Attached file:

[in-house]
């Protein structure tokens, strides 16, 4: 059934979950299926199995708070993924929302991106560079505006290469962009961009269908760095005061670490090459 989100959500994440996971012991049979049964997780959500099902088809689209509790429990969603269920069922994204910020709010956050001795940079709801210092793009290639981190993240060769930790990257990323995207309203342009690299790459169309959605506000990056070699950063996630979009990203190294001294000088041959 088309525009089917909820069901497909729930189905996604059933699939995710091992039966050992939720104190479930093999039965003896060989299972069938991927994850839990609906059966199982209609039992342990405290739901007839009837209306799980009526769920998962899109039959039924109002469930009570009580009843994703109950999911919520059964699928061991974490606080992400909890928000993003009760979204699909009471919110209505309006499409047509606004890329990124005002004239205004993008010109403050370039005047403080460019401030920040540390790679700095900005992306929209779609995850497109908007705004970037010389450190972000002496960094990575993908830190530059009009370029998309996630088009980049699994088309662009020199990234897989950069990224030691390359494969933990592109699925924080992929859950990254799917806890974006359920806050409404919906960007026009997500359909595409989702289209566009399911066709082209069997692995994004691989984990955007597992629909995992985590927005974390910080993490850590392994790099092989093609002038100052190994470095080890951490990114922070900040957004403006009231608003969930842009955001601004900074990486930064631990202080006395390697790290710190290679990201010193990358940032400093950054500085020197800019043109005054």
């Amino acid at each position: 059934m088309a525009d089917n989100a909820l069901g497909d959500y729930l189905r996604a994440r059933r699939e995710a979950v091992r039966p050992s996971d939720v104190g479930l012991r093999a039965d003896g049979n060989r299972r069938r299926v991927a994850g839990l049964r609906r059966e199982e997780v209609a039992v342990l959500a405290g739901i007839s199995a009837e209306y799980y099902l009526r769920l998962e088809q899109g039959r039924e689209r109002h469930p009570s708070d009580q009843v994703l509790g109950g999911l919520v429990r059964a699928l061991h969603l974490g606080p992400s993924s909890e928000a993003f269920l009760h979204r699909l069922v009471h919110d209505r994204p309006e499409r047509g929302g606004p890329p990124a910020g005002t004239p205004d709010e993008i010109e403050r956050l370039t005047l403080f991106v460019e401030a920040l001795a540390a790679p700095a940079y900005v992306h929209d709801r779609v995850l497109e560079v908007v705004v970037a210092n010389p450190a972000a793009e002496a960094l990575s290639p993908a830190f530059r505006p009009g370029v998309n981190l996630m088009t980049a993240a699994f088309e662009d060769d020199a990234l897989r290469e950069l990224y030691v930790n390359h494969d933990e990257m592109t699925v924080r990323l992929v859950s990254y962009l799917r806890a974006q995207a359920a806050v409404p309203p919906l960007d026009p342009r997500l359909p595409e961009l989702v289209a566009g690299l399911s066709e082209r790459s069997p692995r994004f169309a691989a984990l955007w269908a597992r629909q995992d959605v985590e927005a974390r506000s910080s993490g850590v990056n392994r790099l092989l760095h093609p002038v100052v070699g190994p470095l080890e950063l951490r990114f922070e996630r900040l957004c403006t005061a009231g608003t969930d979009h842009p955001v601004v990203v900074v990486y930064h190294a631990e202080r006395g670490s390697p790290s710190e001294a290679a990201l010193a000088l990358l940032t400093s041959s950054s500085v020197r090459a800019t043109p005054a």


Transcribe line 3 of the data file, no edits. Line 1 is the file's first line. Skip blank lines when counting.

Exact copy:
């Amino acid at each position: 059934m088309a525009d089917n989100a909820l069901g497909d959500y729930l189905r996604a994440r059933r699939e995710a979950v091992r039966p050992s996971d939720v104190g479930l012991r093999a039965d003896g049979n060989r299972r069938r299926v991927a994850g839990l049964r609906r059966e199982e997780v209609a039992v342990l959500a405290g739901i007839s199995a009837e209306y799980y099902l009526r769920l998962e088809q899109g039959r039924e689209r109002h469930p009570s708070d009580q009843v994703l509790g109950g999911l919520v429990r059964a699928l061991h969603l974490g606080p992400s993924s909890e928000a993003f269920l009760h979204r699909l069922v009471h919110d209505r994204p309006e499409r047509g929302g606004p890329p990124a910020g005002t004239p205004d709010e993008i010109e403050r956050l370039t005047l403080f991106v460019e401030a920040l001795a540390a790679p700095a940079y900005v992306h929209d709801r779609v995850l497109e560079v908007v705004v970037a210092n010389p450190a972000a793009e002496a960094l990575s290639p993908a830190f530059r505006p009009g370029v998309n981190l996630m088009t980049a993240a699994f088309e662009d060769d020199a990234l897989r290469e950069l990224y030691v930790n390359h494969d933990e990257m592109t699925v924080r990323l992929v859950s990254y962009l799917r806890a974006q995207a359920a806050v409404p309203p919906l960007d026009p342009r997500l359909p595409e961009l989702v289209a566009g690299l399911s066709e082209r790459s069997p692995r994004f169309a691989a984990l955007w269908a597992r629909q995992d959605v985590e927005a974390r506000s910080s993490g850590v990056n392994r790099l092989l760095h093609p002038v100052v070699g190994p470095l080890e950063l951490r990114f922070e996630r900040l957004c403006t005061a009231g608003t969930d979009h842009p955001v601004v990203v900074v990486y930064h190294a631990e202080r006395g670490s390697p790290s710190e001294a290679a990201l010193a000088l990358l940032t400093s041959s950054s500085v020197r090459a800019t043109p005054a």